Posts Tagged ‘music’

Asanda Mqiki performs at the Rhodes Club, Grahamstown, 07 July 2015, at the 2015 National Arts Festival. Mqiki is a product of the National School of Art and has performed in Sweden and Maputo, she explores new arrangements of old favourites as well as performing her original work. Photo: CuePix / Jane Berg.

Afro-Soul Singer and musical  director, Asanda Mqiki, presents a recognisable brand with a unique singing style. Cue spoke with this soulful personality, who has shared stages with singers such as Sibongile Khumalo. She continues to explore new arrangements of music at Festival this year.

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These are the Standard Bank Young Artist Award Winners for 2015.

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Matthew Field, guitarist with pop band Beatenberg,  performs in a concert in the Guy Butler Theatre at the National Arts Festival, Grahamstown, 08 July 2015. (Photo: CuePix/Harold Gess)

“They said it was sold out, but I didn’t really imagine it. So, I’m dealing with it now.” Matthew Field, the singer and guitarist of Beatenberg, looks a little bewildered, the lights in his eyes, his face locked in that slight frown he always makes when he sings.

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Khaya Ndlovu performs in ‘Silent Prints’ at Centenary Hall, St. Andrews College, Somerset Street, Grahamstown, 08 July 2015, at the 2015 National Arts Festival. Khaya Ndlovu is the Director, choreographer and dancer along with Zanele Ndlove as the Vocalist. CuePix/Pearla Berg.

Every once in a while a blurb in the programme is so intriguing that you take the time to check it out. Sometimes you discover a gem. This happened to me at Khaya Ndlovu’s Silent Prints. An explosive gem.
Two feet and hands, held together by an energized elastic body and accompanied by a VOICE, embark on a powerful exploration of African women’s identity.

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It’s Friday night, and in front of the PostNet on High Street, an old busker in a floppy white hat places his saxophone case on the pavement and starts playing free jazz. His instrument is dirty, but the sound is clean. You can hear him from five blocks away. He accompanies himself with Herbie Hancock recordings broadcast through a homebuilt portable PA system: an MP3 player plugged into a car amplifier plugged into a hi-fi speaker on wheels.

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So early on Monday night I dodge the rain to hear Richard Haslop talk about bagpipes. Not the talk of his series of four I’d have chosen, but it’s the only one I can make, and I reckon my ex-radio colleague and music-fundi-cummusician will deliver, whatever the topic.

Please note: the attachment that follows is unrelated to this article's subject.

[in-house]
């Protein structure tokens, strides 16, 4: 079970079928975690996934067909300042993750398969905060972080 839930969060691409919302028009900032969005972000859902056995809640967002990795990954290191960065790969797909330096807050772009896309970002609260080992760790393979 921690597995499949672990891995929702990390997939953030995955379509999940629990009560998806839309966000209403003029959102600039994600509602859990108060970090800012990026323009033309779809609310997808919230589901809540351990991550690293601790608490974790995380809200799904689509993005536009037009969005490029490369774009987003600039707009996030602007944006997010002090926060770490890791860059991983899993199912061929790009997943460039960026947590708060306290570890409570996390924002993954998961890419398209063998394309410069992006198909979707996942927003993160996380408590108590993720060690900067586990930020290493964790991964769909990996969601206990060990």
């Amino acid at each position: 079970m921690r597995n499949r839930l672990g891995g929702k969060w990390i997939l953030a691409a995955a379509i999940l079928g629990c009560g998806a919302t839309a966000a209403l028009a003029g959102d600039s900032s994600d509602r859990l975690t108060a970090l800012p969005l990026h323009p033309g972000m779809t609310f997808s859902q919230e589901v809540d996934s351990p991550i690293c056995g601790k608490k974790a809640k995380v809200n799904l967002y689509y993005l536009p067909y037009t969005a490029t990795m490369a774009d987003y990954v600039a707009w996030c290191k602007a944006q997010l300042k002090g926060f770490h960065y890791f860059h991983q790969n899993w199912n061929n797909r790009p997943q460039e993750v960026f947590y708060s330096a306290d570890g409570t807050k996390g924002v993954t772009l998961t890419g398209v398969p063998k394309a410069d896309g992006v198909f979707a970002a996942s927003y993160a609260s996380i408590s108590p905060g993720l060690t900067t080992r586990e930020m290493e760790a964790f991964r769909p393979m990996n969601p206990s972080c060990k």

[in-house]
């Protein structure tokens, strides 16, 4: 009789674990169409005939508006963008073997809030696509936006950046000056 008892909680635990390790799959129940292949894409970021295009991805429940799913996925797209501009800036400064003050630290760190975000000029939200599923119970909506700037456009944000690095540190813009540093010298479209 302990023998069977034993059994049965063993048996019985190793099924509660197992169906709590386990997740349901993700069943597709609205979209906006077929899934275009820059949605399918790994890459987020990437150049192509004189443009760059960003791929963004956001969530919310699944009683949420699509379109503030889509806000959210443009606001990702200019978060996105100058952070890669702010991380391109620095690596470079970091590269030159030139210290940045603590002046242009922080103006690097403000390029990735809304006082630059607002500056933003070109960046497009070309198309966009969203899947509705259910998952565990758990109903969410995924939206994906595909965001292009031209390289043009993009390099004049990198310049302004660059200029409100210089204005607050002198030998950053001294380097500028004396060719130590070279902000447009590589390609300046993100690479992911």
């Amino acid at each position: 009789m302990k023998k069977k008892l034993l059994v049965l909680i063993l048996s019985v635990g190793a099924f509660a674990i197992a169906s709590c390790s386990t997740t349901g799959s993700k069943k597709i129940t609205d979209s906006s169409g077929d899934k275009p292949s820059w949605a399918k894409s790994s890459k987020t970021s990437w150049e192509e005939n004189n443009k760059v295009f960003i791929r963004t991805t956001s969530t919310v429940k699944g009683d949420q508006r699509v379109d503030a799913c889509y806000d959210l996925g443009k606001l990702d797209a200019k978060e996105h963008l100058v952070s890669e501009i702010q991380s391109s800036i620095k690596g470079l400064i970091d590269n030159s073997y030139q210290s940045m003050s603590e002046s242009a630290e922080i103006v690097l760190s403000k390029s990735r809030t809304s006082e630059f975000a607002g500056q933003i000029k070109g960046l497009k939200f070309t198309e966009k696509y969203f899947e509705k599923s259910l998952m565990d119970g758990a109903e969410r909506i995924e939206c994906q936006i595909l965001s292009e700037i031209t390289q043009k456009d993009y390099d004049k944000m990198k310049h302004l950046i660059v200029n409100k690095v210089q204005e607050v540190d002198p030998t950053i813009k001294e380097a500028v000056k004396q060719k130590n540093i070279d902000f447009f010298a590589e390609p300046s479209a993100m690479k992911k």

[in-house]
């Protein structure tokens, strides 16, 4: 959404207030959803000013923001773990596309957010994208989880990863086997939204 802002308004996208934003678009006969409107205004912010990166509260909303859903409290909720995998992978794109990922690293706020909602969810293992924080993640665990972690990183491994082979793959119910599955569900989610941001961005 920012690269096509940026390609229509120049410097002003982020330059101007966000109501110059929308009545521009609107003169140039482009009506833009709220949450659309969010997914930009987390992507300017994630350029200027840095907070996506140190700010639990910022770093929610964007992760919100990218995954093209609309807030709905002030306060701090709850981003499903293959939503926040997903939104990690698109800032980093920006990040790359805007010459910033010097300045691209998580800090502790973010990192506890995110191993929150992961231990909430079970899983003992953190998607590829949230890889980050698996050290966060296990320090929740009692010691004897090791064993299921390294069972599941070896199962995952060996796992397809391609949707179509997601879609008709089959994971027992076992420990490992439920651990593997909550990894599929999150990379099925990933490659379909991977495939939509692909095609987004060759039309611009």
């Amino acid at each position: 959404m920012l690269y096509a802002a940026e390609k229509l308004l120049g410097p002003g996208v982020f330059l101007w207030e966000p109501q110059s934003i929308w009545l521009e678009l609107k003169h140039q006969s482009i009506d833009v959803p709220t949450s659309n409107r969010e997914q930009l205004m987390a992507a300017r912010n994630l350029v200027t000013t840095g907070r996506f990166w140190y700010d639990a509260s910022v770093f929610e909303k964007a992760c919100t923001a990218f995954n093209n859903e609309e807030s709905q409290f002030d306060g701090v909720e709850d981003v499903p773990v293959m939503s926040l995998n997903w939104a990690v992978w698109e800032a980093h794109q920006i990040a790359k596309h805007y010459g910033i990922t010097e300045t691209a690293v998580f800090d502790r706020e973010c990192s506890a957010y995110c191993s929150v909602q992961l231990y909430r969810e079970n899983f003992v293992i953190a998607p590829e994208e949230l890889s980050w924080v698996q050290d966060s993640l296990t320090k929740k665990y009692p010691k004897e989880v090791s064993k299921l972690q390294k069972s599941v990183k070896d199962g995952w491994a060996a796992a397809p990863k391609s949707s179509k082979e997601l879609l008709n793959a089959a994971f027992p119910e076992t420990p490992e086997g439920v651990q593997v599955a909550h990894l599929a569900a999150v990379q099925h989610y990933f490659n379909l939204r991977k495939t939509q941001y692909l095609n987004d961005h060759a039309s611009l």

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On Sunday 5 July festival-goers had a chance to enjoy the ambiance of a different market in town. Atmosphere Market, which is a newly launched monthly market was successful in giving an alternative to the veteran Village Green and Cathedral Markets.

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Siya Makuzeni performs at the National Arts Festival in Grahamstown, 05 July 2015. Makuzeni is known for her experimental approach and has performed in some of the biggest jazz events around the world. (Photo: CuePix/Tamani Chithambo)

She opens with a complex solo she describes as an ode, and ends with Johnny Dyani’s ode to the Kalahari. She is Siya Makuzeni, who sang her heart out the previous evening with Lionel Loueke. Now she takes centre stage and carpes the diem.

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Kesivan Naidoo performs in Kesivan and the Lights on 5 July 2015 in Grahamstown at the 2015 National Arts Festival. Kesivan and the Lights performed at Carnegie Hall last year. (Photo: CUEPIX/Kate Janse van Rensburg)

Kesivan Naidoo is larger than life. If he were an actor, a casting agent might recommend him for a zany guru, a rebellious teddybear, or a demented Svengali. But he’s a musician, and, seated centre stage – like a rock drummer – Kesivan is more like a noisy musical chef as he cooks away, throwing ingredients into the mix – a bluesy solo from pianist Kyle Shepherd, some rock guitar from Reza Khota, a show-stopping double bass solo from Shane Cooper, with three saxophonists and one legendary trumpeter (Feya Faku) standing by to be added to taste.

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Nils Jason plays the trumpet with the world–renowned Stockholm Jazz Orchestra at DSG Hall venue. Photo: CuePix/Niamh Walsh-Vorste

It all starts off great! The opening composition Fire lives up to its name, as the SJO provides punchy brass, delicate flutes, with a rocksolid rhythm section, and Martin Sjöstedt swapping his customary double bass for an electric instrument. But for the next number composer, arranger and conductor Ann- Sofi Söderqvist introduces vocalist Lena Swanberg, who stays throughout.

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